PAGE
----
Project Clarity is a robust framework that allows you to quickly create a complete interface. Let’s set up some UI elements.

To quickly create a structure for our UI, use the ng generate command, or ng g for short text syntax.

Integrate routing with the app

Note that applications won’t include routing by default. When building out feature modules, use the Angular CLI to create a project that will use routing, set the — routing option for the project and for each NgModule.

When you create or initialize a new project with the CLI ng new command or a new app with the ng generate app command, specify the — routing option. This tells the CLI to include the @angular/router npm package and create a file named app-routing.module.ts.

$ ng generate module my-module — routing

Add feature modules

Next, we’ll create additional NgModule for the project and add routing.

For example, the following command generates an NgModule with routing.

# create the ui module with routing
$ ng g m ui — routing

We’re going to create the default components for each module.

# create the layout component
$ ng g c ui/layout -is -it — spec false

# create components for header, sidebar and main view
$ ng g c ui/layout/header -is -it — spec false
$ ng g c ui/layout/sidebar -is -it — spec false
$ ng g c ui/layout/main -is -it — spec false

The ng g command parameters do the following:

-is inline style instead of separate CSS file
-it inline template instead of separate html file.
— spec false skips generating a spec file for testing.

Architecturally the scaffolding now looks something like this:

├── layout
│ ├── header
│ │ └── header.component.ts
│ ├── layout.component.ts
│ ├── main
│ │ └── main.component.ts
│ └── sidebar
│ └── sidebar.component.ts
└── ui.module.ts

In order to use these components in our app we need to import the newly created UiModule in AppModule. Open the src/app/app.module.ts, add the import statement:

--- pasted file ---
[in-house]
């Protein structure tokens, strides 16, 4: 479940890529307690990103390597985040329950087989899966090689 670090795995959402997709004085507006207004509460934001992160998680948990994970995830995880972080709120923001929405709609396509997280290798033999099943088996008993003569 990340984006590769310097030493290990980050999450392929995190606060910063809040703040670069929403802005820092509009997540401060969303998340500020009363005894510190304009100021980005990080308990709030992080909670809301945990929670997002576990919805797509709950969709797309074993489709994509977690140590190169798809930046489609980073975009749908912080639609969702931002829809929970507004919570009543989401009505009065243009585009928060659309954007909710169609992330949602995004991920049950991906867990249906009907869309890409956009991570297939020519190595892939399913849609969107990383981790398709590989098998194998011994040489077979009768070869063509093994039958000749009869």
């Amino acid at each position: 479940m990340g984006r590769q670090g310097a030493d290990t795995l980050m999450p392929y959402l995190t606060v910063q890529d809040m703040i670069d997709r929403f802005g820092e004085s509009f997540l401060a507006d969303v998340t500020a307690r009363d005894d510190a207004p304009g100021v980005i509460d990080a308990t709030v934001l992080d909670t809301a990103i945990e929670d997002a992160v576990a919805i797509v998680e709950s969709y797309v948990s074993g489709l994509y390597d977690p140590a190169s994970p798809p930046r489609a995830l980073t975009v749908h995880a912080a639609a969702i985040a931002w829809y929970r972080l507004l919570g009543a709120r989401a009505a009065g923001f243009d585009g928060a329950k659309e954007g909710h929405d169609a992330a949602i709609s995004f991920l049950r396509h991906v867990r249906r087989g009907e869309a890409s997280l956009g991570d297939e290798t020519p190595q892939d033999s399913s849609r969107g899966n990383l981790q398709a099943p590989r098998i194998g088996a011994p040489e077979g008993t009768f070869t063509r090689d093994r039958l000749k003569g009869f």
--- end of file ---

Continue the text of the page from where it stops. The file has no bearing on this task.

import { UiModule } from ‘./ui/ui.module’;

Add the UiModule to the imports array inside the @NgModule decorator. Just as we will be using Clarity inside our UiModule we need to import it there too. We open src/app/ui/ui.module.ts , add the import statement:

import { ClarityModule } from ‘clarity-angular’;

And add ClarityModule to the imports array inside the @NgModule decorator, just like before but now without calling the .forChild() method.

The last thing to do inside the UiModule is add an exports array and export LayoutModule, as we will reference it in our AppComponent.

The UiModule will now look something like this:

import { NgModule } from ‘@angular/core’;
import { CommonModule } from ‘@angular/common’;
import { LayoutComponent } from ‘./layout/layout.component’;
import { HeaderComponent } from ‘./layout/header/header.component’;
import { SidebarComponent } from ‘./layout/sidebar/sidebar.component’;
import { MainComponent } from ‘./layout/main/main.component’;
import { ClarityModule } from ‘clarity-angular’;

imports: [
declarations: [
exports: [
export class UiModule { }

Wiring up and creating the UI Components

Now update the template of our main AppComponent , open src/app/app.component.html and change the content to this:


From there lets create a reference for the LayoutComponent by it’s selector app-layout. Open src/app/ui/layout.component.ts and update the template:

template: `